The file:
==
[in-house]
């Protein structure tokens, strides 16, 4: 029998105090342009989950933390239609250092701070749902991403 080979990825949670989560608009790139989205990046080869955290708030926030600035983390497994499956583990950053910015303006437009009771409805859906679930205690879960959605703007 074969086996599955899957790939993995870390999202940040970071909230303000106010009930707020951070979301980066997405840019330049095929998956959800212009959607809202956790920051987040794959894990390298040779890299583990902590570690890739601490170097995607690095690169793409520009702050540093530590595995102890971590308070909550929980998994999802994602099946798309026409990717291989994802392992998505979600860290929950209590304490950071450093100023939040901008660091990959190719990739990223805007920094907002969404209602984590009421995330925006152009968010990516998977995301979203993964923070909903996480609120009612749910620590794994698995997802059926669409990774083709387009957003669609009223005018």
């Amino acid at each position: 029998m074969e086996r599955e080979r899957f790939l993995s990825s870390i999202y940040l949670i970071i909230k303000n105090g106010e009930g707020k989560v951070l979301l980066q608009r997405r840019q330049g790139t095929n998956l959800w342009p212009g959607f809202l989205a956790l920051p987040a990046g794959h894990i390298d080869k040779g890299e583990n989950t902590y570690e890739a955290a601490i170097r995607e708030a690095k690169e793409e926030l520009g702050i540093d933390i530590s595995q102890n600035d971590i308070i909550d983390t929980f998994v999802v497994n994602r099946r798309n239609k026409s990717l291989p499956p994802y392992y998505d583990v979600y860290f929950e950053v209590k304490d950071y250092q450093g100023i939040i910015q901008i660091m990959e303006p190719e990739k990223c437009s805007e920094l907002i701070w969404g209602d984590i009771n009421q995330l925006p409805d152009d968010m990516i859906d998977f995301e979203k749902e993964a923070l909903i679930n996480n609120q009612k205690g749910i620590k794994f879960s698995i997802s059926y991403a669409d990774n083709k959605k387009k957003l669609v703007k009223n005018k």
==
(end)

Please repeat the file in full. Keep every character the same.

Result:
[in-house]
């Protein structure tokens, strides 16, 4: 029998105090342009989950933390239609250092701070749902991403 080979990825949670989560608009790139989205990046080869955290708030926030600035983390497994499956583990950053910015303006437009009771409805859906679930205690879960959605703007 074969086996599955899957790939993995870390999202940040970071909230303000106010009930707020951070979301980066997405840019330049095929998956959800212009959607809202956790920051987040794959894990390298040779890299583990902590570690890739601490170097995607690095690169793409520009702050540093530590595995102890971590308070909550929980998994999802994602099946798309026409990717291989994802392992998505979600860290929950209590304490950071450093100023939040901008660091990959190719990739990223805007920094907002969404209602984590009421995330925006152009968010990516998977995301979203993964923070909903996480609120009612749910620590794994698995997802059926669409990774083709387009957003669609009223005018």
């Amino acid at each position: 029998m074969e086996r599955e080979r899957f790939l993995s990825s870390i999202y940040l949670i970071i909230k303000n105090g106010e009930g707020k989560v951070l979301l980066q608009r997405r840019q330049g790139t095929n998956l959800w342009p212009g959607f809202l989205a956790l920051p987040a990046g794959h894990i390298d080869k040779g890299e583990n989950t902590y570690e890739a955290a601490i170097r995607e708030a690095k690169e793409e926030l520009g702050i540093d933390i530590s595995q102890n600035d971590i308070i909550d983390t929980f998994v999802v497994n994602r099946r798309n239609k026409s990717l291989p499956p994802y392992y998505d583990v979600y860290f929950e950053v209590k304490d950071y250092q450093g100023i939040i910015q901008i660091m990959e303006p190719e990739k990223c437009s805007e920094l907002i701070w969404g209602d984590i009771n009421q995330l925006p409805d152009d968010m990516i859906d998977f995301e979203k749902e993964a923070l909903i679930n996480n609120q009612k205690g749910i620590k794994f879960s698995i997802s059926y991403a669409d990774n083709k959605k387009k957003l669609v703007k009223n005018k």